The bring-your-own-device enterprise mobility trend is one of those enterprise technology influences that moves fast, often far quicker than companies can keep up with.
Companies should prep for even more consumerization next year
The bring-your-own-device enterprise mobility trend is one of those enterprise technology influences that moves fast, often far quicker than companies can keep up with. According to a recent InfoWorld report, if organizations thought 2011 was a big year for consumerization they may be shocked for what's in store next year.
Fortunately, there is a growing segment of companies that have realized the benefits of BYOD programs and are taking the bull by the horns, according to InfoWorld, which said 50 percent of firms now support consumer technology in some way.
"Many companies that have accepted the BYOD phenomenon are taking the next step, shifting from a passive acceptance spurred on by employees and executives who would use iPhones, iPads, and Androids anyhow to active exploitation of BYOD to increase productivity and reduce mobile telecom costs," Galen Gruman wrote for the news provider.
It's not as if these companies are in the clear, however, the report stated. Instead, they should be working to expand their support programs to deal with the expansion of consumerization. Specifically, they should move beyond simple mobile device management to also focus on mobile application management, according to Gruman.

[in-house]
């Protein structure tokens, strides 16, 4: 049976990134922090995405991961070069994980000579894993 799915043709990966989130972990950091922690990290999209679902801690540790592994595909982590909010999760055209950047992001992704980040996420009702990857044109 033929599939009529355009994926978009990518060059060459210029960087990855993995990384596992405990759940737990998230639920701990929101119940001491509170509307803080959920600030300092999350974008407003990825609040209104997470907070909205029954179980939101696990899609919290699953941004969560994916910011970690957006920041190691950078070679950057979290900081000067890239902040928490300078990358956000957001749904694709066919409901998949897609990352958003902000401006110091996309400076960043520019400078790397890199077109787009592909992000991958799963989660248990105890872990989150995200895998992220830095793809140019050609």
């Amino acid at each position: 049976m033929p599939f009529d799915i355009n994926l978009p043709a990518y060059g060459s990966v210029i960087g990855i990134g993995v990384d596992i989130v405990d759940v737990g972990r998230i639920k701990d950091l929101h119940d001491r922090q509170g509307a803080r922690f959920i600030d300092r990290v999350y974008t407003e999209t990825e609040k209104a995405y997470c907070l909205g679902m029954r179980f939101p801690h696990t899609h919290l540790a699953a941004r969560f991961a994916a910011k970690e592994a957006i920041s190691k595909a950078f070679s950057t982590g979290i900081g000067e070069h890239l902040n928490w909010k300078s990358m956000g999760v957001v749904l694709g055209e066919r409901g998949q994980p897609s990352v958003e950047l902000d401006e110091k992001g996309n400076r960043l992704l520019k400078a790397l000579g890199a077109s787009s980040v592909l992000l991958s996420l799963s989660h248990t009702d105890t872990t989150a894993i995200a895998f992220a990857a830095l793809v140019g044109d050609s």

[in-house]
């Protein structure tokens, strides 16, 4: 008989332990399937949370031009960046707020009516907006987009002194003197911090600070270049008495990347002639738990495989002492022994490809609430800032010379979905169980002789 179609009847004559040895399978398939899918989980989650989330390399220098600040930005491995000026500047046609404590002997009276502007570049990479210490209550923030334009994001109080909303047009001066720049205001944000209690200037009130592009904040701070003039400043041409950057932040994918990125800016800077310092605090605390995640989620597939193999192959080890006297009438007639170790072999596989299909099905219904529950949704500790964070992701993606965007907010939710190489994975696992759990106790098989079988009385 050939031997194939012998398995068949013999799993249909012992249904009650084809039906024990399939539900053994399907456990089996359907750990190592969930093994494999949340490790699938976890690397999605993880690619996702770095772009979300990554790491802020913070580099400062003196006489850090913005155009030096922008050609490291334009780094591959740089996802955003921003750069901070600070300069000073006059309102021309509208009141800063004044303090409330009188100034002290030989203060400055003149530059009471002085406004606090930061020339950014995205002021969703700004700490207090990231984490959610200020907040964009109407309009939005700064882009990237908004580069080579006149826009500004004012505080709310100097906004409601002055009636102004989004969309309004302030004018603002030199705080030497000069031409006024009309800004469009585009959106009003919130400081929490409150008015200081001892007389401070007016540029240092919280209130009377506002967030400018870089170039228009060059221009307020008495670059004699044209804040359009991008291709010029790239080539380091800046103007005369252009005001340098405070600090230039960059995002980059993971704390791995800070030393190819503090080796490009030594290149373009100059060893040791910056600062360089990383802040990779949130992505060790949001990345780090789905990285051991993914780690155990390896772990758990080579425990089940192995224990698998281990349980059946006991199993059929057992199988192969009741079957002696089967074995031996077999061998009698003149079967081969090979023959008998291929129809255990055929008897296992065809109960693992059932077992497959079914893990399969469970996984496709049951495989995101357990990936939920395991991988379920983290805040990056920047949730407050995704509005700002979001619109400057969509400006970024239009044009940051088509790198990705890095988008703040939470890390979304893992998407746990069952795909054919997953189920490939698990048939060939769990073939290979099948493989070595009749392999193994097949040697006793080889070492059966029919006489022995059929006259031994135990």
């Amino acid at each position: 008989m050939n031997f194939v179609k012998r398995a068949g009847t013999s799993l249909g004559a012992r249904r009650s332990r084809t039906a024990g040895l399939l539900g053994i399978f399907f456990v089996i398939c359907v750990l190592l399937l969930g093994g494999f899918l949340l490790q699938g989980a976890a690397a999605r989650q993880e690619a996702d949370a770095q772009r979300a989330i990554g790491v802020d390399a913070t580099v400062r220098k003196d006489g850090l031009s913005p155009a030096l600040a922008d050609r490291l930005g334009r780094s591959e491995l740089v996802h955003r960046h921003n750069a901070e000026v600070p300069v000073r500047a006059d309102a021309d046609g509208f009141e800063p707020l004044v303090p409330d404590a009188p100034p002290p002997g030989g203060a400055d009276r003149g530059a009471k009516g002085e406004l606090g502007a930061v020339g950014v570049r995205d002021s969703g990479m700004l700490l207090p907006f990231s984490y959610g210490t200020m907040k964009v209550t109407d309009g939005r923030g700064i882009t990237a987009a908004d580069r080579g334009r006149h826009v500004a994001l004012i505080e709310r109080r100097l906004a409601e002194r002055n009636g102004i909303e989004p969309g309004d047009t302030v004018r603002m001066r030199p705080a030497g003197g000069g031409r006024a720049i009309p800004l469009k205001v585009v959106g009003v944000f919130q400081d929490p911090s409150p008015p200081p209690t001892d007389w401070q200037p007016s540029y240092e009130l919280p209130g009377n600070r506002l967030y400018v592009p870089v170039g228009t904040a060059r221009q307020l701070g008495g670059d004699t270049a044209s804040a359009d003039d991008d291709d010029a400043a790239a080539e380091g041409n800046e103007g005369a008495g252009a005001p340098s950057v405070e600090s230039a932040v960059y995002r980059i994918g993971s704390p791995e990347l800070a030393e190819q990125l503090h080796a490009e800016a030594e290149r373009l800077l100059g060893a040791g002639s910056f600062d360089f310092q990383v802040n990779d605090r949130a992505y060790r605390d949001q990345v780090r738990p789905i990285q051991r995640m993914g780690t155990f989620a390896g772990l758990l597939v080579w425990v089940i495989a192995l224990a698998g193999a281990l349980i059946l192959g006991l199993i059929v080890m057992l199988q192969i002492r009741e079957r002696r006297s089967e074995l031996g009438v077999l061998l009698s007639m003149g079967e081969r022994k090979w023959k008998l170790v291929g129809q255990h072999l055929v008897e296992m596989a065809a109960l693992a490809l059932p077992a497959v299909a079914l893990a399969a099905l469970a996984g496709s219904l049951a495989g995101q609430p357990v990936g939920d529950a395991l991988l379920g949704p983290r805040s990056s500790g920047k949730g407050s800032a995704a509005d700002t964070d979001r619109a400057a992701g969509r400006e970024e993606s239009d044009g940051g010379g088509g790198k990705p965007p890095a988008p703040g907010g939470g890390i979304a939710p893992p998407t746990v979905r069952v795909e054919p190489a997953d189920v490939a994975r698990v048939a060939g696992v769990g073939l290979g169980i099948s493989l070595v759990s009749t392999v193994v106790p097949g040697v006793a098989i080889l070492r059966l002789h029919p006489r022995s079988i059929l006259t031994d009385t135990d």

Traditional MDM is no longer enough to oversee a stable of employee-owned devices, Gruman said, because the practice mainly addresses smartphones that access enterprise email. Instead, companies should prioritize how they will manage devices connecting to the network and accessing confidential data.
What's more, mobile application management is also now more important than ever. With these tools, organizations must secure and oversee the content of apps downloaded to employees' devices, effectively distribute native corporate apps to users and determine which software will be granted access to the network and enterprise data, according to InfoWorld.
Once organizations have those areas nailed down, they can turn their attention to the next phase of BYOD, Gruman said, which will go beyond smartphones and tablets. One day, the trend will blossom into BYOPC - or bring your own personal computer. In some instances this has already occurred, as employees access email and other software through their home desktops.
Until that becomes more widespread, it's a good idea for organizations to focus on mobile devices. That's not only because of the management they require, but also, according to experts, because of the fact that BYOD can save an organization on mobility costs while also promoting a satisfied workforce.
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